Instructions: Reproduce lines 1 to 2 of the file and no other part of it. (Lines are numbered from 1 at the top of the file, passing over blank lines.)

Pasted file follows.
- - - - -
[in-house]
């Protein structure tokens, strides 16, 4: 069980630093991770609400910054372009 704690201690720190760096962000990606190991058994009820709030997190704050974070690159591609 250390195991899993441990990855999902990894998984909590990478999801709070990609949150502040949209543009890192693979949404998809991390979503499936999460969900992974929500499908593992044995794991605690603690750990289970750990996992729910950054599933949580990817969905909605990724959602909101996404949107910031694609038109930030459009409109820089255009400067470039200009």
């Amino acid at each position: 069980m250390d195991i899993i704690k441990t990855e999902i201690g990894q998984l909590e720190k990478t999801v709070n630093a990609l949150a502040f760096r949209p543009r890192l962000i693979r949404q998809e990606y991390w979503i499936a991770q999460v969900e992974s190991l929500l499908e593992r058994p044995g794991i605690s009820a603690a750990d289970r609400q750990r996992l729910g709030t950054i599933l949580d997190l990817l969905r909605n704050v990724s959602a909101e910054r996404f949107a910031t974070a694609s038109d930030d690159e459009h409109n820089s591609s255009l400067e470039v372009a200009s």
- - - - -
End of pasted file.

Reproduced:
[in-house]
């Protein structure tokens, strides 16, 4: 069980630093991770609400910054372009 704690201690720190760096962000990606190991058994009820709030997190704050974070690159591609 250390195991899993441990990855999902990894998984909590990478999801709070990609949150502040949209543009890192693979949404998809991390979503499936999460969900992974929500499908593992044995794991605690603690750990289970750990996992729910950054599933949580990817969905909605990724959602909101996404949107910031694609038109930030459009409109820089255009400067470039200009």